Alexa

Karadzic says in pretrial brief he is not guilty

Karadzic says in pretrial brief he is not guilty

Former Bosnian Serb leader Radovan Karadzic has filed a pretrial brief at the Yugoslav war crimes tribunal saying he is not guilty of all 11 charges filed against him.
"If the law is applied fairly and the truth about the events in Bosnia is allowed to come out, he is confident that the trial chamber will find him not guilty," Karadzic and his team of legal advisers said in the brief released Tuesday by the U.N. court.
At previous hearings Karadzic has refused to enter pleas to the charges which include genocide, extermination and persecution. The court entered not guilty pleas on his behalf.
No date has yet been set for his trial but the court's president recently told the Security Council it will begin in late August.
Prosecutors accuse the 64-year-old Karadzic of masterminding atrocities by Serb forces throughout Bosnia's 1992-95 war, including the deadly siege of the capital Sarajevo and the July 1995 massacre of some 8,000 Muslim men in the Srebrenica enclave.
Pretrial briefs are intended to outline for tribunal judges the prosecution and defense evidence, but Karadzic said the case against him is so wide-ranging that he could not address prosecution allegations in his 37-page brief.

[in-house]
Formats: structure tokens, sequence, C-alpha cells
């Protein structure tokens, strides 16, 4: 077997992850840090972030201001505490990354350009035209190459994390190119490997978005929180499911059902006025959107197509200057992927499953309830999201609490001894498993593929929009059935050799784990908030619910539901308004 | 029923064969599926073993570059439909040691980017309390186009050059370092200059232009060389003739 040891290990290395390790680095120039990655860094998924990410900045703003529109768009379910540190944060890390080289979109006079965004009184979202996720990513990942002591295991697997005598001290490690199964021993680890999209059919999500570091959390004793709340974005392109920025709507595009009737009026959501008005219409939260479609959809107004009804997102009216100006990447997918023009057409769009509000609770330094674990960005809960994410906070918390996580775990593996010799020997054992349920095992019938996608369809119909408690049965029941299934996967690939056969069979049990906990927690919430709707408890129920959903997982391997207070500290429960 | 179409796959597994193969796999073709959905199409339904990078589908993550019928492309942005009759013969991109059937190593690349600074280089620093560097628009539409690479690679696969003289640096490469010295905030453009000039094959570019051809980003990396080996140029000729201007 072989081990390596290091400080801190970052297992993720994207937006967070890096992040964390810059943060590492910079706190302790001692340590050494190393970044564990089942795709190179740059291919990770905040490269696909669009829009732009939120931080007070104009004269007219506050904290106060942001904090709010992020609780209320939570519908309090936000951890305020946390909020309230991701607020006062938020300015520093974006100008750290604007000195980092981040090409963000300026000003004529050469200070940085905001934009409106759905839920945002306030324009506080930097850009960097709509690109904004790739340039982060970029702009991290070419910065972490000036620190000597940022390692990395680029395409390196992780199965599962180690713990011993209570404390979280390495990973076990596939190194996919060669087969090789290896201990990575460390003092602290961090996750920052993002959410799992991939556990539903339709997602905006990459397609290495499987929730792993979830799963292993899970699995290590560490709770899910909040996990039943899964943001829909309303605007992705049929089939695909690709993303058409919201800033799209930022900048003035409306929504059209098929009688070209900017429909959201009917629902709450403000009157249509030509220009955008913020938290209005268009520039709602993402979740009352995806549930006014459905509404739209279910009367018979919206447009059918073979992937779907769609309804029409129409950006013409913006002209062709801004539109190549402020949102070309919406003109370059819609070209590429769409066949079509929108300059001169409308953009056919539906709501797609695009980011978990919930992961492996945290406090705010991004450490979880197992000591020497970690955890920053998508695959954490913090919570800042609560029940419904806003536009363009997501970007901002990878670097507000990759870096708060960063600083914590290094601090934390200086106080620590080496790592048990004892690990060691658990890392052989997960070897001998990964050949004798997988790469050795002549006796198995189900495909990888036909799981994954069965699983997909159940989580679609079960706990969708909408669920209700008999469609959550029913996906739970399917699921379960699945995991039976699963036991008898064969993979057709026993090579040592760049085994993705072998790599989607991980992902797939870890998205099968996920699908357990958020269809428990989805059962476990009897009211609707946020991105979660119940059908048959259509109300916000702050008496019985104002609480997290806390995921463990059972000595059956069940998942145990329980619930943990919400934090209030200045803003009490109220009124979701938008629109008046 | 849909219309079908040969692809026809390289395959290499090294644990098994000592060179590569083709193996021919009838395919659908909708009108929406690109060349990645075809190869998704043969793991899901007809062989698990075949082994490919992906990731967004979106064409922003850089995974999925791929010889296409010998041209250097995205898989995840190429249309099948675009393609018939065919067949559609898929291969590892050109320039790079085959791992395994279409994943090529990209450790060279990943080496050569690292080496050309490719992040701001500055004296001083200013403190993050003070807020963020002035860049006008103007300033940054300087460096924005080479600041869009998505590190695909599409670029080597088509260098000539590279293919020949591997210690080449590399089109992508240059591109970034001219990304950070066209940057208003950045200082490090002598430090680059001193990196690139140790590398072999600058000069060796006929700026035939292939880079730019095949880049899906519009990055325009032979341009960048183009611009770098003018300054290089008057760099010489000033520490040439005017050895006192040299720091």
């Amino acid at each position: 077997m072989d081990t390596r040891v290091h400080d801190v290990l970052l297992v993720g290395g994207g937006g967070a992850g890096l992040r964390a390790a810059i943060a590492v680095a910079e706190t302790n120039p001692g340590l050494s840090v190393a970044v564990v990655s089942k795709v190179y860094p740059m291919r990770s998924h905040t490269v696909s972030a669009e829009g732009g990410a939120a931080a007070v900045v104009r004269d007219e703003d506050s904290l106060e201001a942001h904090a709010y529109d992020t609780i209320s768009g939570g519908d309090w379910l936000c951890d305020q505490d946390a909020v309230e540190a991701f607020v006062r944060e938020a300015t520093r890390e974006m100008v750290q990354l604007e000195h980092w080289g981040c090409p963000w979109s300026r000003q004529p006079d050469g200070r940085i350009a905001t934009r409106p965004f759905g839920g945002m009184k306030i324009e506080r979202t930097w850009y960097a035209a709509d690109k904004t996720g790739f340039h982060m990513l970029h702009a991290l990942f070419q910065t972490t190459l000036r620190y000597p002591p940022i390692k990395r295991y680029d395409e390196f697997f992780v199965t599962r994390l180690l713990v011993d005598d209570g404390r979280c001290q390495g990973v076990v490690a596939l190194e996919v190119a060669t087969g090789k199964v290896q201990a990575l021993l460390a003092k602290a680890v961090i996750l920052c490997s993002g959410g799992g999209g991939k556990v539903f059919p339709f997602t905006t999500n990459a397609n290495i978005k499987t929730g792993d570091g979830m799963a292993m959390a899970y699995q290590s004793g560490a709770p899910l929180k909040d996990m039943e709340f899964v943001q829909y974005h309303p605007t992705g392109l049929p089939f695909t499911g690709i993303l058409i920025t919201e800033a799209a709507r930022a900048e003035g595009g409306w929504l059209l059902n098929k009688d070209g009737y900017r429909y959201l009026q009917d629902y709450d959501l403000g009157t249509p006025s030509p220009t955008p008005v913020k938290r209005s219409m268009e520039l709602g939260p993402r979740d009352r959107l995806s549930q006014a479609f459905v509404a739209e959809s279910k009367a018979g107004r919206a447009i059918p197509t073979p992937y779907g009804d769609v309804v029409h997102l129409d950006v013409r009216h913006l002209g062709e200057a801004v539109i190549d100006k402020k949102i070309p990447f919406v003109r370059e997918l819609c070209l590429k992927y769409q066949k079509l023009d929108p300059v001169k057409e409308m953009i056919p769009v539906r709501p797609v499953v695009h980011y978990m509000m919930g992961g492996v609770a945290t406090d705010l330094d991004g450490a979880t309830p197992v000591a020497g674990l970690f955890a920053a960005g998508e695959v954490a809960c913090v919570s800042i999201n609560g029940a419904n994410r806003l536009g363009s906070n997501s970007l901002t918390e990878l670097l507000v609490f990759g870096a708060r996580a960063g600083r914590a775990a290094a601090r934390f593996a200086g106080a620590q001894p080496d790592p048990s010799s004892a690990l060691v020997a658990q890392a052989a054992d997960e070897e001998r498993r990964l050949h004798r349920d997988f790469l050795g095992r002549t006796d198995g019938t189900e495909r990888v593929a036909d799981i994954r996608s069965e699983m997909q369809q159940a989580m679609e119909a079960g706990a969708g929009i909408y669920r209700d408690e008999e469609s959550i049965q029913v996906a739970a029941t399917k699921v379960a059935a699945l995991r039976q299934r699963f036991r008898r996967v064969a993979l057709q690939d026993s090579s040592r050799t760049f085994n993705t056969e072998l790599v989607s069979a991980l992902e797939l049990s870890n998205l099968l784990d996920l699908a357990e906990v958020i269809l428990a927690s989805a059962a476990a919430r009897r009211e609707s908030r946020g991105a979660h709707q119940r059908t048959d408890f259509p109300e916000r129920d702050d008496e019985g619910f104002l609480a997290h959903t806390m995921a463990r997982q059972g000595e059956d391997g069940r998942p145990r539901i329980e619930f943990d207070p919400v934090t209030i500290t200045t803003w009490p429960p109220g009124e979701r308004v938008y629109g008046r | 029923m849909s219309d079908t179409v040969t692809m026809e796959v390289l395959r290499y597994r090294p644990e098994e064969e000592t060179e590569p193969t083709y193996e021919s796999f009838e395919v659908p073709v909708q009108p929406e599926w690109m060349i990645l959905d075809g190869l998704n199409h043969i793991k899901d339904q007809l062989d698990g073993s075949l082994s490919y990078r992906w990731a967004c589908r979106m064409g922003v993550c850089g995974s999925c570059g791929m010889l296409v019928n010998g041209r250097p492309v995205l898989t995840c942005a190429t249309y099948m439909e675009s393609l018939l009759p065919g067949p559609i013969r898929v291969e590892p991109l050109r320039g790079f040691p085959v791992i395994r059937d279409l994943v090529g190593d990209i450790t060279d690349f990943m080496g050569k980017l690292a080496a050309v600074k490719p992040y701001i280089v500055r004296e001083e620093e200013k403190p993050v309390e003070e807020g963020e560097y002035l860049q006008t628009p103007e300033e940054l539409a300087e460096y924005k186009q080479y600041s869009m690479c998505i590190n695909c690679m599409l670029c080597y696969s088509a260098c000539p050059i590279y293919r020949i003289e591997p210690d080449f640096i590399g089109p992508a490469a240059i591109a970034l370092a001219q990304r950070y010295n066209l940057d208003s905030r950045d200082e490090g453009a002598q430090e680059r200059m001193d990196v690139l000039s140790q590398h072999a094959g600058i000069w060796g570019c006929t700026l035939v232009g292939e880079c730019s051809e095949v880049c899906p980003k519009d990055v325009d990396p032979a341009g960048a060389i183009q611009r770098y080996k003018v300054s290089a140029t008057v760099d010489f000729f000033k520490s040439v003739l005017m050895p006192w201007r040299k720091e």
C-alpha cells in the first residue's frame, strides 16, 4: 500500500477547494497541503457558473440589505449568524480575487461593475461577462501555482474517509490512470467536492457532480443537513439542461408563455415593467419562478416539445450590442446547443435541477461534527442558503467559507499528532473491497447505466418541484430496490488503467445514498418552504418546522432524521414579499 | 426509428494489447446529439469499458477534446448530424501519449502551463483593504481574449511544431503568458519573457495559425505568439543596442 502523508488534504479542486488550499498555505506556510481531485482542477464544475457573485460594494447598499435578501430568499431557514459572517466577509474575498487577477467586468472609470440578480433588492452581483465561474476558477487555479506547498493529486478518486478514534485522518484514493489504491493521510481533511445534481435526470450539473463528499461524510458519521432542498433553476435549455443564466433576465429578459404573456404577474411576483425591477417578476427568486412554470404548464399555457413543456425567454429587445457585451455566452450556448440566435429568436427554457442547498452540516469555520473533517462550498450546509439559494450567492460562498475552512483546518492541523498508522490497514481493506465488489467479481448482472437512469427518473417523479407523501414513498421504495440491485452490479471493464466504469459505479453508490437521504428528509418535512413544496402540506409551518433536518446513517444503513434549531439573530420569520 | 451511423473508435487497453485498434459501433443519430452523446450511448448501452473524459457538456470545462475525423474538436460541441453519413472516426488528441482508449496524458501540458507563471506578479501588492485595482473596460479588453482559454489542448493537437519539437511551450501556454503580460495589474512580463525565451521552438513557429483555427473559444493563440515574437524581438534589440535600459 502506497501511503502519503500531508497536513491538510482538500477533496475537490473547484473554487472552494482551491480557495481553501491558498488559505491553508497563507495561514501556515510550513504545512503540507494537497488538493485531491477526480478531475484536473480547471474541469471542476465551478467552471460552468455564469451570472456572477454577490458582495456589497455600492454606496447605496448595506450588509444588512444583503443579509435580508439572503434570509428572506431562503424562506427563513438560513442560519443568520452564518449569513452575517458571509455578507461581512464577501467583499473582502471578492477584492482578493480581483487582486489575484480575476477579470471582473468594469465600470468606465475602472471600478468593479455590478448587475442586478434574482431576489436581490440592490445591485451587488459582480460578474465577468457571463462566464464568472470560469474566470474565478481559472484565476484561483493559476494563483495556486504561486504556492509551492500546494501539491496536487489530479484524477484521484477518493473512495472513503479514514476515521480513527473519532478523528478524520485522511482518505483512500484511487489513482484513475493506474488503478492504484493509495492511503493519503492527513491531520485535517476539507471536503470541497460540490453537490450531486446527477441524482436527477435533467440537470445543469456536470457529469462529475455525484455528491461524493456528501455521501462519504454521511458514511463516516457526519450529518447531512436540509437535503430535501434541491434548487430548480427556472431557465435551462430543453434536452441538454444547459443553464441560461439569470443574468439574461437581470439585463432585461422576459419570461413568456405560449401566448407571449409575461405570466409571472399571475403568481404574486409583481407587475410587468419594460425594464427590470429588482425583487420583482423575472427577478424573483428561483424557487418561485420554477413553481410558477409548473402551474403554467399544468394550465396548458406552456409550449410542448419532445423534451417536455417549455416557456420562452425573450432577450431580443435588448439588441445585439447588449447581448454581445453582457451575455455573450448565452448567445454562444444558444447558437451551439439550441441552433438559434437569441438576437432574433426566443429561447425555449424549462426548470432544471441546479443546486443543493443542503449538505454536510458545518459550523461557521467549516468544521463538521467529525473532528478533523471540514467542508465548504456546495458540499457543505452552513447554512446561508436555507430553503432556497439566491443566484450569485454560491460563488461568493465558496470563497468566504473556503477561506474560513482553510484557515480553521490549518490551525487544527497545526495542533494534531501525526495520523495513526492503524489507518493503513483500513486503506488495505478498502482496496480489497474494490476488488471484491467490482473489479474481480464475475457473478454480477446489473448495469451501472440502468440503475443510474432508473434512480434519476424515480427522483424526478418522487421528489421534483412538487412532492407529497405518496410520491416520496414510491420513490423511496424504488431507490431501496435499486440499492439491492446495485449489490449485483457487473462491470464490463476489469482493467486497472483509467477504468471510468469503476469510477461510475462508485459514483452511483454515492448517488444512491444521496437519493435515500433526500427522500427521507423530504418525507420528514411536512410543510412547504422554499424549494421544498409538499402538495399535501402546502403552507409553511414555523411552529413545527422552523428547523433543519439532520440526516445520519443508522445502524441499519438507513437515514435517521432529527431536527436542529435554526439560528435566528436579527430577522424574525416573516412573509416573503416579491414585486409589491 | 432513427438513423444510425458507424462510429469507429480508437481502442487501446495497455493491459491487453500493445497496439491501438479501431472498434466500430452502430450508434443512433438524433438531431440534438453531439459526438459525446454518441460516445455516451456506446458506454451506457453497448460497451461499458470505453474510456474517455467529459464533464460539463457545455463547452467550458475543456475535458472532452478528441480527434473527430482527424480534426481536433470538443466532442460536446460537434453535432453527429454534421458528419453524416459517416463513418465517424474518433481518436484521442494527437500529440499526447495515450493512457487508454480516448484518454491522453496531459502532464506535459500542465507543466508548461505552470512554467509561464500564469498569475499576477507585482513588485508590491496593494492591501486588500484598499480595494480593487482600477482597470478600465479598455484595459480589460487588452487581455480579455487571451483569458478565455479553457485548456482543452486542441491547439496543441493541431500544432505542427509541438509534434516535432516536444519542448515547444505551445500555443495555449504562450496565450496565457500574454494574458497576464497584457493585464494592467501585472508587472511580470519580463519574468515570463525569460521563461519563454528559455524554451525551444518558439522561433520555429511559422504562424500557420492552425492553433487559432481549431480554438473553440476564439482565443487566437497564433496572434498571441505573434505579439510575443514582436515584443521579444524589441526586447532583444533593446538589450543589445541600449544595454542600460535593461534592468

Instead, he summarized the legal requirements prosecutors have to meet to prove each of the charges _ such as establishing intent commit genocide _ without relating them specifically to the allegations in his case.
But in an introduction, Karadzic said that "the nature of his defense is that he never planned, instigated, ordered, committed or otherwise aided and abetted any of the crimes charged."
"He is not guilty of each and every charge alleged in the indictment," he added.
Karadzic also urged the trial chamber to "order the prosecution to reduce the scope of the case that he has to meet."
Karadzic was arrested on a Belgrade bus almost a year ago, disguised as a New Age healer after 13 years as one of the world's most-wanted fugitives from international justice.
His wartime military chief, Gen. Ratko Mladic, remains on the run.